Surface Pro 3 – One and a half week later

Update: Some tips in the work section about using Adobe CS6 Collection with the high DPI screen of Surface Pro 3.

I have just bought a Surface Pro 3 for more than a week to completely replace my laptop, and I would like to give some reviews on my experience so far.

TL,DR; version. Surface Pro 3 is definitely NOT a one-device-for-everything-in-life thing (at least not my life). However, it is a perfect replacement for my laptop and also provide so many other convenience from a portable form factor.

Surface Pro 3

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Random thought: What Windows 10 needs to have to create a better connected mobile platform

I have been using smartphones and tablets a lot for the recent years, including several years using Windows Phone and a year using a Windows 8.1 tablet: the Dell Venue Pro 8. I would say that Windows 8.1 works great as an OS for both consuming and occasionally producing content on the tablet; however, it is not excellent as an OS for connected consumer devices.

Below are several things that I hope Microsoft will sort out before the launch of Windows 10 next year. Those are also the features that have not been introduced or those that I have never heard any rumor about on Windows 10, so Action Center (coming for sure) or Cortana (definitely coming sooner or later) will not be included here.

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Some mid-night thought from the TechEd keynote

It is almost morning, but TechEd is so much exciting, so I cannot go to bed yet. Besides that, Visual Studio Update 2 is also installing so I cannot write codes either. So I will jot down all the excited features that I have just learned from the keynote.

Visual Studio Online API

Just one word: AWESOME! I have been waiting for this for too long.

Recently I have migrated all my project codes to Visual Studio Online from my previous Subversion provider. Moreover, with the extensive support for project management in Visual Studio Online, all my app’s backlogs and bugs are recorded here as well. The current VSO web portal has many great and advanced features; unfortunately, it lacks a responsive design for smartphones which is very important for me when most my development is for the phone and many of my tests are on the phone itself.

I always imagine about detecting a bug or thinking of a new feature when using the app and then being able to add it immediately to the backlog in a simple phone app (voice control could be cool as well, something like VSO record a bug for XXX app about …). It is now all possible with the introduction of VSO API.

Even more than that, the team has also released WebHooks as well. So not only can you poll your backlog for information, but you (and your code) can also know exactly when something has changed. Let’s say you can write some code to easily send your phone a toast when your backlog items are changed by other team members!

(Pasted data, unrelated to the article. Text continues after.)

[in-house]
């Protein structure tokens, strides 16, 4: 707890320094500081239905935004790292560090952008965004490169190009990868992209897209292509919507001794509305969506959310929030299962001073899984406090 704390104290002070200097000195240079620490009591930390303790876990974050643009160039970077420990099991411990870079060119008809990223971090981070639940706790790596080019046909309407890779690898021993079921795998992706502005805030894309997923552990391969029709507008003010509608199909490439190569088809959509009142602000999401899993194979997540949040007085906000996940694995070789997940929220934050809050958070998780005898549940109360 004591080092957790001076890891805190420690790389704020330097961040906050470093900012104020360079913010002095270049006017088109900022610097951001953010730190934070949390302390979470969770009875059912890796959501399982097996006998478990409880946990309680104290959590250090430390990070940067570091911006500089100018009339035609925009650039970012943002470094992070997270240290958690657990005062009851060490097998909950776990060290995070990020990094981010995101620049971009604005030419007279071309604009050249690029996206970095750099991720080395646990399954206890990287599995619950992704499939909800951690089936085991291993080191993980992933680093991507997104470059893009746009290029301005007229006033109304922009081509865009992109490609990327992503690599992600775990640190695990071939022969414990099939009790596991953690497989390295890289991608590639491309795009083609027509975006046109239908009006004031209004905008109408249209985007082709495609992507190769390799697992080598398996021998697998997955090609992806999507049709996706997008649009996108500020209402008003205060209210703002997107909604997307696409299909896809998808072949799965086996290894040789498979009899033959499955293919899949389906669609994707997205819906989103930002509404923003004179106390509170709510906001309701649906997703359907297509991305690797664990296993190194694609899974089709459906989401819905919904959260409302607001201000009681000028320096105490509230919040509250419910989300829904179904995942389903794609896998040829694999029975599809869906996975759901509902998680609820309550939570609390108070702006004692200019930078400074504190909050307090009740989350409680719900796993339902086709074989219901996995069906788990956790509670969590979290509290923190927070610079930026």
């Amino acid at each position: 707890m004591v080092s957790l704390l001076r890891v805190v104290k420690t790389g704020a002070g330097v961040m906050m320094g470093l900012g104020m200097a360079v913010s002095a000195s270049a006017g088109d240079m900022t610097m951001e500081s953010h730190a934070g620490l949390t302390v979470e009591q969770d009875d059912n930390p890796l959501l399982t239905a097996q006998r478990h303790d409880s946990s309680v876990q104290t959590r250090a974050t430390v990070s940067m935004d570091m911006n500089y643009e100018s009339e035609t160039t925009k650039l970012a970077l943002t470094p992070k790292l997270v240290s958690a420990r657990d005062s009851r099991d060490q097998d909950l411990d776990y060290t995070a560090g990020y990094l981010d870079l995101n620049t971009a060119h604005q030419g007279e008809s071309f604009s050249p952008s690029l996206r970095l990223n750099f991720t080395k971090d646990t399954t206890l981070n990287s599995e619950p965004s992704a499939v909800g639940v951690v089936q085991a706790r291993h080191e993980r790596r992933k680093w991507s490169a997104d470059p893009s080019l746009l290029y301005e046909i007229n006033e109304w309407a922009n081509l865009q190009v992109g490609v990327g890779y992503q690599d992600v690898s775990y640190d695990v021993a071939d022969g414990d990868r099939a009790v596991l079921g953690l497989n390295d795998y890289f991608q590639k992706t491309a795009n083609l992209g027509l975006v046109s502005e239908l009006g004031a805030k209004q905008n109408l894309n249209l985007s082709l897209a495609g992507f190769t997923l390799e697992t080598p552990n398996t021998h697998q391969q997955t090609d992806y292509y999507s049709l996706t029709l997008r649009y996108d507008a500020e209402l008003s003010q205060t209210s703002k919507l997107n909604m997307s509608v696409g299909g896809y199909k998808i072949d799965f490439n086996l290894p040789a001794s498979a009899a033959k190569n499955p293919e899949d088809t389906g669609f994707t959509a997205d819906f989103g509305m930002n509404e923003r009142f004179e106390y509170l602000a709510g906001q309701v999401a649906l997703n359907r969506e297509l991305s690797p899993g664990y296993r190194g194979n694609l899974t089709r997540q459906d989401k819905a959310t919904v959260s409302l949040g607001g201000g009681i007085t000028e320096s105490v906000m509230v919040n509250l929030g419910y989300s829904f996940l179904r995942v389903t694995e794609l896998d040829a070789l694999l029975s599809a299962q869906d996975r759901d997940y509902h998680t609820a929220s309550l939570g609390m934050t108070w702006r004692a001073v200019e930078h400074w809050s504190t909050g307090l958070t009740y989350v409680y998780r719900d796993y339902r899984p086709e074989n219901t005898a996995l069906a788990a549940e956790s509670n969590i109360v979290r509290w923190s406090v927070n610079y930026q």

Azure API Management

This one is also a very nice feature that has just come to Azure. Basically this API Management is a proxy to your current API, where you can map new endpoints managed by API Management to your existing Web API endpoints. In addition, this proxy does provide you with so many useful facilities, for example, a developer console with example generation, testing support and a management console with throttling, caching, analytics, notification, security and many convenient functions for your APIs. You can also customize your developer console by changing LESS variable, adding posts, navigation items and widgets.

New & Exciting Microsoft

Microsoft has so many great products through out its history. However, with the new focus on services, Microsoft is now opening up many of its services (e.g. OneNote, OneDrive, VSO, Office 365, etc.), which is so nice for app developers and so nice for my imagination.

Let’s start some new projects right away!

Android 4.4 vs. Windows 8.1 from a developer perspective

I am a long time supporter of Microsoft and Windows. I have been using Windows, Windows Mobile and Windows Phone for many years, and I just purchase my first Android device, the 2013 Nexus 7, couple days ago. I have not migrated all my “e-life” to Android (and do not have that intention at the moment), so I will not be able to give a thorough review or perspective on Android. Moreover, I am not talking about the app gap here because I have to admit that the app is so obvious. I am also not talking about disconnection of Modern and desktop or how difficult it is to use Store app; in my humble opinion, that disconnection is hard to solve and Microsoft is going to right way to make people feel better, and I really do not feel using Store apps is harder than using Android apps at all.

But there are much more that Microsoft should (or even must) learn from Android and ironically from their previous version of Windows as well. Most of what I am comparing here is from my experience using Android and Windows 8.1 on tablets.

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